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Hundreds Gather in Dallas to Support Iranian Protests

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Demonstrators gathered at Dealey Plaza in downtown Dallas on Sunday, Sept. 25, 2022, to protest Iran's violent crackdown on protesters after the recent death of 22-year-old Mahsa Amini. | Image by Stewart F. House

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Hundreds of protesters filled the streets near downtown Dallas’ Dealey Plaza on Sunday afternoon to voice support for ongoing protests in Iran over the death of a young woman in the custody of the country’s “morality police” earlier this month.

Mahsa Amini, 22, was arrested by the morality police for allegedly violating a religious law requiring women to wear a headscarf. Her subsequent death while in custody has prompted Iranians to take to the streets of Tehran and other parts of the country.

Many Iranians see Amini’s death as part of the Islamic Republic’s heavy-handed intolerance of dissent, and the morality police’s increasingly violent treatment of young women.

“What happened to Mahsa Amini is devastating, and we need international support,” said Arrash Pirasteh of Plano, one of the organizers of Sunday’s protest.

The Iranian morality police claim Amini was not mistreated and that she died of a heart attack.

Her father, Amjad Amini, told BBC Persia that she had no history of heart problems, and he was only allowed to view part of her body after her death.

Iranian President Ebrahim Raisi has ordered an investigation into Amini’s death.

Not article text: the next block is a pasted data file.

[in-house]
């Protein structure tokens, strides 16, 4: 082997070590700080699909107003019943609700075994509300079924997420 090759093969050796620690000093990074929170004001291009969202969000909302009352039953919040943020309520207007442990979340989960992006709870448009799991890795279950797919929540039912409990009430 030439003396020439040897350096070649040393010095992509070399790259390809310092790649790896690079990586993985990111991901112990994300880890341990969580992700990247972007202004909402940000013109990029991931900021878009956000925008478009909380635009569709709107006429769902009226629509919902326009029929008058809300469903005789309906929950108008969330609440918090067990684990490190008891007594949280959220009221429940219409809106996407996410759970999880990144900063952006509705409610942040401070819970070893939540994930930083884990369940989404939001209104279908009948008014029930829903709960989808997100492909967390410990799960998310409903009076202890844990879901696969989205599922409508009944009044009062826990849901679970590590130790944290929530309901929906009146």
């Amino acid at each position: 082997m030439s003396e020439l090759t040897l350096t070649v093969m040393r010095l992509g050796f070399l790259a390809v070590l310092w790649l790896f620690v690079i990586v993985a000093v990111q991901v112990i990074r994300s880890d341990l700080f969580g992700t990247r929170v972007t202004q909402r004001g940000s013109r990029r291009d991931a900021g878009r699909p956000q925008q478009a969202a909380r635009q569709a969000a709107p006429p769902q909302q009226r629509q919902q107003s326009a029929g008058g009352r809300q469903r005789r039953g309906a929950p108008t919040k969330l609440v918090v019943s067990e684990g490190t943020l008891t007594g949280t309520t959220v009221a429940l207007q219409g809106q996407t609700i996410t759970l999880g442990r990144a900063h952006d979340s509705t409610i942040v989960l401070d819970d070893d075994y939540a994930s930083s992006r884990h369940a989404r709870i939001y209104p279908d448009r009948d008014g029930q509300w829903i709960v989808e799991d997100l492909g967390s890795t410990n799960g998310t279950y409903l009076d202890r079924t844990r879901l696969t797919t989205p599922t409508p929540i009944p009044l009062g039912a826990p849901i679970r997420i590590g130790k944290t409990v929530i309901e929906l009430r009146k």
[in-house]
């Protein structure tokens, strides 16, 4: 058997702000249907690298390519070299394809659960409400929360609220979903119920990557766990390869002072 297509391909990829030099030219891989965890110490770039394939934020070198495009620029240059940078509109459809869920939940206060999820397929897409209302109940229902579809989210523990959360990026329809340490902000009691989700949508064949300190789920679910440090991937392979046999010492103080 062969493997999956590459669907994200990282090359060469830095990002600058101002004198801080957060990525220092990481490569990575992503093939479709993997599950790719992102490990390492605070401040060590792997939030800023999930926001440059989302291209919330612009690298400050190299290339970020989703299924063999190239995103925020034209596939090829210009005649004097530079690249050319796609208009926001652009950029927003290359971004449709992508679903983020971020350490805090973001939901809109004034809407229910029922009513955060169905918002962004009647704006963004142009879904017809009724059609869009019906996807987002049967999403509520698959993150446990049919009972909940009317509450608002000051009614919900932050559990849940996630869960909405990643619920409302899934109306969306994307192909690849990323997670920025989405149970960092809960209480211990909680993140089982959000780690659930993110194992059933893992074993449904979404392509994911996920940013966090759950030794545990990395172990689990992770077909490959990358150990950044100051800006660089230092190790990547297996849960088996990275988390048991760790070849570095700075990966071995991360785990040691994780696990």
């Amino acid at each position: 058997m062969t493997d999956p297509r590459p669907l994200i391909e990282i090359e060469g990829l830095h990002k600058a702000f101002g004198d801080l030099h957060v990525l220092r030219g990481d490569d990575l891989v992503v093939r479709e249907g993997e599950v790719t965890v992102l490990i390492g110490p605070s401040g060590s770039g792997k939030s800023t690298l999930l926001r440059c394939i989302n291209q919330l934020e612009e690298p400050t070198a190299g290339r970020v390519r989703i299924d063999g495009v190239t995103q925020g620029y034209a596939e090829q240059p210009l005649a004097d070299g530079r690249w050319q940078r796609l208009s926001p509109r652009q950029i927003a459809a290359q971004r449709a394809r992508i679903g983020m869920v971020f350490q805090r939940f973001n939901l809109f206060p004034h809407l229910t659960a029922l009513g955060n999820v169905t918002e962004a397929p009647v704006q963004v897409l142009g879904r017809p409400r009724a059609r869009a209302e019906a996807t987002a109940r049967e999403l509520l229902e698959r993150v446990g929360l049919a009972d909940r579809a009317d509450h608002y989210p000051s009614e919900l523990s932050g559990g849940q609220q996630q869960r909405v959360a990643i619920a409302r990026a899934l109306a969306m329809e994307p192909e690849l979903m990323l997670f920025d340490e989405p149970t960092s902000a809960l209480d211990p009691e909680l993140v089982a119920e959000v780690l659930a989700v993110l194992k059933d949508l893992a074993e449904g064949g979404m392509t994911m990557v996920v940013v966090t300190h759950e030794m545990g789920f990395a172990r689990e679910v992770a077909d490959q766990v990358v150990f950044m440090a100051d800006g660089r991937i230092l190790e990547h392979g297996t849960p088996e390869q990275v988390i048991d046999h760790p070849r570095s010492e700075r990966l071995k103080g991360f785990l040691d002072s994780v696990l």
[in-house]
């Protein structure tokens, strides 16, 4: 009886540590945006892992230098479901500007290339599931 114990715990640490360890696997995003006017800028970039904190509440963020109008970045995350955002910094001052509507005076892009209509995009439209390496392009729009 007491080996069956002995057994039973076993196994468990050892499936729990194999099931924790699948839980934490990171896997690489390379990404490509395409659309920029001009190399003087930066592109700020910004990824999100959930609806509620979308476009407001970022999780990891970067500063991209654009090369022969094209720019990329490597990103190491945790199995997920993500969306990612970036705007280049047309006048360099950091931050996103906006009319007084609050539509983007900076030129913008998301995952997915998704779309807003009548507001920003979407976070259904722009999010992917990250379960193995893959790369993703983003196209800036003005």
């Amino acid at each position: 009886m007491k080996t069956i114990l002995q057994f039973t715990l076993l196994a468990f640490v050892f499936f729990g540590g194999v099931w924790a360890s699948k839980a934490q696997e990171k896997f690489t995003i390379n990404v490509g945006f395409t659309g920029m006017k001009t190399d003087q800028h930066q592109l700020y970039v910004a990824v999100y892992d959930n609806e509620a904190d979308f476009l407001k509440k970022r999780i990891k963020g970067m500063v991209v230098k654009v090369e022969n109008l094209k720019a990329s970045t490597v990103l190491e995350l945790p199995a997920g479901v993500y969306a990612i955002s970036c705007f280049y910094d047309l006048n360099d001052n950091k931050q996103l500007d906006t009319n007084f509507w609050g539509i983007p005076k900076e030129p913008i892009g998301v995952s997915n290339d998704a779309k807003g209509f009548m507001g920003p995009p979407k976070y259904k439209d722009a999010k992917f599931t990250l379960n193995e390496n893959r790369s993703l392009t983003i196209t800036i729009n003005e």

Sunday’s protest in Dallas followed a similar one in Plano the night before.

Kani Dargali of Dallas held a sign that read, “Injustice anywhere is a threat to justice everywhere.”

Dargali said it is essential to recognize Amini’s Kurdish ethnicity when spreading awareness about her death.

“It is wrong to leave her ethnicity out of this,” Dargali said. “This is two-fold because she is a Kurd, which is a minority, and a woman. It’s 2022, and it’s outrageous that a woman is being killed for not wearing a head covering right. It’s not OK.”

The crowd began gathering near Dealey Plaza around 2 p.m. and swelled to a few hundred before the protest ended at 5 p.m.

They sang, chanted, and cheered as drivers passing by honked in support. Some were showing each other social media posts of what was going on in Iran.

Amini’s death in police custody has triggered some daring displays of dissent from protesters in the face of beatings and possible arrest.

As protests have grown, Iran’s internet has reportedly been shut down for days. Some social media platforms, such as Instagram and WhatsApp, confirmed Iranians are having difficulty accessing them.

Hengaw, a Kurdish human rights group, reported on September 22 that 15 protesters had allegedly been killed and hundreds of others injured since the demonstrations in Iran began on September 16. Hundreds have also been arrested, the group said.

Iranian officials have denied reports that protesters have been killed by security forces, per Reuters. Some officials have claimed that “foreign agents” are fueling the unrest, according to the New York Times.

Iran has faced global condemnation over Amini’s death, with the United Nations human rights office calling for an investigation.

The U.S. Treasury also announced sanctions against seven senior leaders of Iran’s security organizations who the U.S. said, “routinely employ violence to suppress peaceful protesters and members of Iranian civil society, political dissidents, women’s rights activists, and members of the Iranian Baha’i community.”

“Mahsa Amini was a courageous woman whose death in Morality Police custody was yet another act of brutality by the Iranian regime’s security forces against its own people,” Treasury Secretary Janet Yellen said in a statement.

“We condemn this unconscionable act in the strongest terms and call on the Iranian government to end its violence against women and its ongoing violent crackdown on free expression and assembly,” Yellen added.

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